Antoinette Halloran: Taking It Up The Octave Review @ Adelaide Cabaret Festival 2018

  • Written by  John Lanigan-O'Keeffe
  • Tuesday, 12 June 2018 16:37
Published in Arts  
'Taking It Up The Octave' 'Taking It Up The Octave'

Antoinette Halloran's personality shone through our television sets in the the long running 'Spicks 'n' Specks',  where she bantered with the best, told witty anecdotes, and sang, to reveal an opera singer who isn't up herself.

What a chance then to see her live and enjoy her singing and humour.

Basically, the show contrived banter and several well-known arias and songs, all of them  hits, to please the audience, which got all the blue references, and applauded strongly.

Staged in the Artspace in the Festival Theatre, an oddly shaped  hall where  noise absorbing curtains drape the back wall, the show's decision makers opted for amplification. While the richness of her chest range and middle register were easily conveyed through the mic, Antoinette had to restrain the glories of her top. Nevertheless, Halloran's range and her palette of vocal colour, found every internal contrast in each piece and contrasted that piece with the next.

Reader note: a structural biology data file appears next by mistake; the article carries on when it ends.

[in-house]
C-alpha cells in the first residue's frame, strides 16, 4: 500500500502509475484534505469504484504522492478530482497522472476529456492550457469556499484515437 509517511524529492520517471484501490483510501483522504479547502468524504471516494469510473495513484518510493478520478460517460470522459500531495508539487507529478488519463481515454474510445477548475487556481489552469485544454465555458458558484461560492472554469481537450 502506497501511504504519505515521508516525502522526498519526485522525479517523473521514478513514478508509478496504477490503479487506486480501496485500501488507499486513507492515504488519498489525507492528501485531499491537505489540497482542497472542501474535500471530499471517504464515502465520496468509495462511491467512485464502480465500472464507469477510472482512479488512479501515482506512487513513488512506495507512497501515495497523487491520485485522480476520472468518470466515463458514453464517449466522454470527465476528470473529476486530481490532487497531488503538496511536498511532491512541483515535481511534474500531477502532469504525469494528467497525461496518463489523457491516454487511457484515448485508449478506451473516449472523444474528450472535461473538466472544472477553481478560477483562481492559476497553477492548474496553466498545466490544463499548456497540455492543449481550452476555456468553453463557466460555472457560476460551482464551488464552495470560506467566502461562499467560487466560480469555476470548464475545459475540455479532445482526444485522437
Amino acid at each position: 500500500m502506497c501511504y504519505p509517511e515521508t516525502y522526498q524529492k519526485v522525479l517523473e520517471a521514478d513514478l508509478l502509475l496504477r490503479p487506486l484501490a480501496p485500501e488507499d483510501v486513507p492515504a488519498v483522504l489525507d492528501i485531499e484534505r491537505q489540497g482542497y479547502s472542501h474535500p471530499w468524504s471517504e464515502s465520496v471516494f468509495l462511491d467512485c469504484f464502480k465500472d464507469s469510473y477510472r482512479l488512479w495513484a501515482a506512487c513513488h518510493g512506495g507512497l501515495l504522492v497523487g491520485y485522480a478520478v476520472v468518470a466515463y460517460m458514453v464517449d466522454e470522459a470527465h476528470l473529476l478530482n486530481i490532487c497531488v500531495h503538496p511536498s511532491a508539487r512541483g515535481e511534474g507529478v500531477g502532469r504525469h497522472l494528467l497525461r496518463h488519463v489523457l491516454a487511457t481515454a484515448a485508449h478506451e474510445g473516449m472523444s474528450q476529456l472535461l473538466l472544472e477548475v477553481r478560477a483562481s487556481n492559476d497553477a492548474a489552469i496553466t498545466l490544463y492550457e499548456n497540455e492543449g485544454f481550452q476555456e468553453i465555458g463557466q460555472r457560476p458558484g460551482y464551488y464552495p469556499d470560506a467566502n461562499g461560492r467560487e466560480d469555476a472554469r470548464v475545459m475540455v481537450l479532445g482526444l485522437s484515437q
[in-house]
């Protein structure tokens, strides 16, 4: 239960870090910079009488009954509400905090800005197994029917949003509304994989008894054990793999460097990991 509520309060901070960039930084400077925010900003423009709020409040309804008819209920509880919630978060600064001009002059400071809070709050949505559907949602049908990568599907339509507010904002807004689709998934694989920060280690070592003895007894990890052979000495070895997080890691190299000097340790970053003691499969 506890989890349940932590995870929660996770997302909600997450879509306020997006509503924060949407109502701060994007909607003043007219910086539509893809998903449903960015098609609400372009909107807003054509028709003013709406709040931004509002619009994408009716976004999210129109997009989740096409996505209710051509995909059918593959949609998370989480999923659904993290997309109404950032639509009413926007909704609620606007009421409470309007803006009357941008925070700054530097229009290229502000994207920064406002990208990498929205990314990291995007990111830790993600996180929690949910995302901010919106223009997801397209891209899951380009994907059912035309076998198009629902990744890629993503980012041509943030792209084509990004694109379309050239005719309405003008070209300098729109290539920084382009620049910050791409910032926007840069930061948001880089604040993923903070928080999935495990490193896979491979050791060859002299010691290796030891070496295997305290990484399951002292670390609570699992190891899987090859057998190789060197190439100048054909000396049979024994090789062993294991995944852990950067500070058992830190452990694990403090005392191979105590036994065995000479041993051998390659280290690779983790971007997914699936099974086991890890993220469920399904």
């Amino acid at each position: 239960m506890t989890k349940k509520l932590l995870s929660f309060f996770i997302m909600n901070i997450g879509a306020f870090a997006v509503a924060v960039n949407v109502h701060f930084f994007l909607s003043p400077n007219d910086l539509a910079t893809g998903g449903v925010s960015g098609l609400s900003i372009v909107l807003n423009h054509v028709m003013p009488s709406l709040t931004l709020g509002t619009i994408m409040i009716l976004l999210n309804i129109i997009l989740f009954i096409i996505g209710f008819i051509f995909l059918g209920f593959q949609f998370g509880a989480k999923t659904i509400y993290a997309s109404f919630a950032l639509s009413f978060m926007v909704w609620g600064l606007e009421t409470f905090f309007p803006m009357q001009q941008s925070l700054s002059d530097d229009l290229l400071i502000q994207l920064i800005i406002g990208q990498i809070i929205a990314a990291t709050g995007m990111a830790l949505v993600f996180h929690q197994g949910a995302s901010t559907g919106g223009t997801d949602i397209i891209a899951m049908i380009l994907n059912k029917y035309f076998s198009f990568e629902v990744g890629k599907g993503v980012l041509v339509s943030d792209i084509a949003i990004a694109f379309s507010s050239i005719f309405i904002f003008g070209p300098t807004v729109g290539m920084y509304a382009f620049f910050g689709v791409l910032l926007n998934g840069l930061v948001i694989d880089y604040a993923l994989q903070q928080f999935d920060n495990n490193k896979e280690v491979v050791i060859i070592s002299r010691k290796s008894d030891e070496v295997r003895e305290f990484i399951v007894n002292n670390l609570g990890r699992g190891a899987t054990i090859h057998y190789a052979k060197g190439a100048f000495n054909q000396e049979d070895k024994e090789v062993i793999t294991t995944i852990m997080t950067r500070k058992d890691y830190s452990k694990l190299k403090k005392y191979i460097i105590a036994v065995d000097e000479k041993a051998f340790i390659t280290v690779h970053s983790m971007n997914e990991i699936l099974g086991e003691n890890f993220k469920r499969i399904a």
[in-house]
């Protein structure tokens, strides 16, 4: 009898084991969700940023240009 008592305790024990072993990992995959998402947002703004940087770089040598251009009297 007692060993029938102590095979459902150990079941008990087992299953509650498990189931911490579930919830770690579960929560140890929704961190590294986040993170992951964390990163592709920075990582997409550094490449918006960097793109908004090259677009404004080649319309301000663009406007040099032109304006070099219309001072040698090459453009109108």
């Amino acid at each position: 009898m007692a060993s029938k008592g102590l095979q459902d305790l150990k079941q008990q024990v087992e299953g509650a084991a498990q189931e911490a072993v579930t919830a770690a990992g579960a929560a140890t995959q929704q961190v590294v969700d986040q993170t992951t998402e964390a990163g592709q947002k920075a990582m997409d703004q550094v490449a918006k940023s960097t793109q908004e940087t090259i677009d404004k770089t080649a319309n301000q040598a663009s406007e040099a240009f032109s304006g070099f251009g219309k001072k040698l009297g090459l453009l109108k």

The premise of the show was a fictitious book, 'Fifty Shades of Opera', to which Antoinette would refer, discover how opera was concerned with sex and heroines who were  virgins, whores, et cetera, and then launch into song. From Musetta's 'Waltz Song', her choices wandered through many eras and styles, through Monteverdi, to the Habanera, 'My Heart Belongs To Daddy' and back to 'Caro Nome'.

Her accompanist Patrick Lawrence was far more than that, being her straight man and associate artist. With his jazz improvisations on the Habanera from Bizet's 'Carmen', plus other musical references thrown in, he asserted himself from the outset.

Few pieces were given in their entirety, but that could have made this a recital. Antoinette's gift for nuance made 'Softly Awakes My Heart' from 'Samson and Delilah' and 'Miss Otis Regrets' worth several recitals from other singers.

Outstanding was her sense of pitch, her unaccompanied singing being a lesson and a delight to us all.


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